Jainism and its Context in Indian Philosophy and Literature
Theme: Jainism and its Context in Indian Philosophy and Literature
Facilitators: L. and J. Soni
Dates: 13 - 24 November 2023
Daily: Meditation 8 - 8.30 AM, Classes 8.30 - 11.00 AM and 2.30 - 5.00 PM
Venue: TS at Adyar, India (not online)
APPLICATION: to come
Course Description (pdf attached)
The aim of the course is to highlight Jaina contributions in the context of Hinduism and Buddhism. One key theory accepted by all these 3 indigenous streams is the karma and rebirth theory. This in particular needs some explanation because each of the streams interprets the theory in its own way. For example, the Jainas see karma as fine, invisible subtle particles of matter which become associated with the sentient self (jīva) and influence it positively or negatively.
In the context of philosophy, it is useful to see the Jaina ontological categories of sentience and insentience (jīva and ajīva) in comparison and contrast to the Sāṅkhya/Yoga ontological terms puruṣa and prakṛti. It will be shown that this shared duality signifies several noteworthy differences, for example, that the Jainas attribute energy (vīrya) to the sentient principle jīva, (similar to śakti in Śaivism, but for different reasons). Sāṅkhya/Yoga ascribe energy (sakriya, SK 10) to prakṛti or matter as such. Both Jainism and Sāṅkhya/Yoga, however, share the same view that the human psyche is material. Sāṅkhya/Yoga clearly define terms such as the intellect/reason, ego, mind, and internal sense organs (sight, etc.) and supply clear definitions of their functions (buddhi, ahaṃkāra, manas, jñānendriyas). The category of mind or manas is particularly revealing for their differences, for example, with Jainism seeing a modification of the manas as a means of knowledge, namely manaḥ-paryaya (telepathy) as a pramāṇa.
It will be illustrated in the course that the Jainas are noted since very early times for using didactic stories to elucidate ethical concepts, rules of behaviour and crucial points of the doctrine. The corpus of stories which they carefully collected bears evidence to this. It is a special cultural achievement that the Jainas collected, preserved and modified such exemplary stories in voluminous anthologies and literary works. The stories serve as useful tool to exemplify intricate details of their world-view.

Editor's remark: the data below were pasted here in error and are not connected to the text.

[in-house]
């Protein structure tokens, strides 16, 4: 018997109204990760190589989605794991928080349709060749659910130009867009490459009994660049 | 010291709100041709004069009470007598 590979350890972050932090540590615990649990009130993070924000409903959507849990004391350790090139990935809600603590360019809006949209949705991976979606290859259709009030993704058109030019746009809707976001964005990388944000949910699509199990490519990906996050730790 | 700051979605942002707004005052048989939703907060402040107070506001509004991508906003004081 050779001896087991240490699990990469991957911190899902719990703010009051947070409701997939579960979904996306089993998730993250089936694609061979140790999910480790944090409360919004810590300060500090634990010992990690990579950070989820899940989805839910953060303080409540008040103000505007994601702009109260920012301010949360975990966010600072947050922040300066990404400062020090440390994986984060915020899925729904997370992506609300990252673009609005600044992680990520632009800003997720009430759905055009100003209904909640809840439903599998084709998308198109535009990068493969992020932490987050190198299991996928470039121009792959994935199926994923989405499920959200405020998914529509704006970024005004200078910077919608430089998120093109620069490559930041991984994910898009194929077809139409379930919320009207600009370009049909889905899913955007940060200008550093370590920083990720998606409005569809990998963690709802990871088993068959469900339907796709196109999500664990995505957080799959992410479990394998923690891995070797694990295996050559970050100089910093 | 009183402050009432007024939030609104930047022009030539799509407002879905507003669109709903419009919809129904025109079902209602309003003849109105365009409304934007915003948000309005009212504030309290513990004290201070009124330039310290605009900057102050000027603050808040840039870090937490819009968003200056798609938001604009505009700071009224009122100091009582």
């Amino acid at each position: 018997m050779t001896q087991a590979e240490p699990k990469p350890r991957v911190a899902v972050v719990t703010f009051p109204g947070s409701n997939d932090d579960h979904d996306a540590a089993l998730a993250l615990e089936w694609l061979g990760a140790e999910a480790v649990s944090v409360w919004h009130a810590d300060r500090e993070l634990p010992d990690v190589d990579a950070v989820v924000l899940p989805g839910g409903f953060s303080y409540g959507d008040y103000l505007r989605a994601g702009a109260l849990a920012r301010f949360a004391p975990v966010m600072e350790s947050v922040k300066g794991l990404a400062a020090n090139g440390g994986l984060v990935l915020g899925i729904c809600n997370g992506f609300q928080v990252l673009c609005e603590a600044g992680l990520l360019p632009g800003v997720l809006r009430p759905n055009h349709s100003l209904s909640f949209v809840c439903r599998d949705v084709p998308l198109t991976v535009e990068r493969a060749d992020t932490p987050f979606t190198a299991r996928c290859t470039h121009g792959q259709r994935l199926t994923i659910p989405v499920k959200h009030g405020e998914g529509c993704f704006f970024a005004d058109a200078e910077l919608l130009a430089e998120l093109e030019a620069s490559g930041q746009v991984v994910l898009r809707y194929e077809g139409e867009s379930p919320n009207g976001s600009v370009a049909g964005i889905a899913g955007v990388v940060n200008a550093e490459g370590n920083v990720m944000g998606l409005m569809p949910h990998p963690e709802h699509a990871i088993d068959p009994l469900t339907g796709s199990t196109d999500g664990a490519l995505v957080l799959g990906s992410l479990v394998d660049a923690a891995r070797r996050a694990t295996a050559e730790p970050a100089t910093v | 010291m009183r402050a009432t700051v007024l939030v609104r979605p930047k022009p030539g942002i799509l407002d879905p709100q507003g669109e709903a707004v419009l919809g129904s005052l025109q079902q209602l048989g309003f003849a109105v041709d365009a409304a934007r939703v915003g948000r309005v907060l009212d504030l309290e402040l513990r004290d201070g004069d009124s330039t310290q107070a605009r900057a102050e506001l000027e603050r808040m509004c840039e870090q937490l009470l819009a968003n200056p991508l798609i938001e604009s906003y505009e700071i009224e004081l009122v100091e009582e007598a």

In view of the fact the Jainism has not enjoyed much prominence as is evident in the research on Buddhism and Hinduism, the course will etch out selected topics to underscore the Jaina contribution to Indian philosophy and literature. For Jaina philosophy the Tattvārthasūtra and its commentary Sarvārthasiddhi will be studied.
The course will be done on the basis of 10 themes which make up the syllabus:
1. Introduction to Indian philosophy, including the karma and rebirth theory.
2. The Sāṅkhya and Yoga systems of Indian Philosophy (JS).
3. Sāṅkhya and Yoga systems of Indian Philosophy Continued (JS).
4. Introduction to Jainism (JS).
5. Jaina Narrative Literature (LS).
6. The Jaina theory of knowledge (JS).
7. Jaina ethics and its emphasis on non-violence (ahiṃsā), including Ecology and Human-Animal Relations (LS).
8. Worldliness (bhoga) and Renunciation/Asceticism (vairāgya) in Jaina Narratives (LS).
9. Death and Dying in Jainism (LS)
10. Recapitulation of and Discussion on the above themes (JS and LS).
Luitgard Soni has a PhD in Philosophy from the University of Salzburg, Austria, and studied Sanskrit, Indian Philosophy and Hindi at the Banaras Hindu University. She was affiliated to the Department of Indology and Tibetology, University of Marburg, Germany, from 1992 to 2012. She is now retired and lives in Innsbruck, Austria, continuing her research mainly on Jaina literature. See her website for further details and publications:
Jayandra Soni retired in May 2012 from the Department of Indology and Tibetology, University of Marburg, Germany, where he taught Indian languages (Sanskrit, Hindi and Gujarati) and Indian philosophy from 1991–2012. Born and brought up in South Africa where he did his BA in 1972 (University of Durban, Westville), he studied further at the Banaras Hindu University, India (PhD 1978) and the McMaster University, Canada, for a second Phd (1987). He now lives in Innsbruck, Austria, continuing his own studies and teaching at the University of Innsbruck, Austria, as a part-time lecturer. See his website for further details and publications: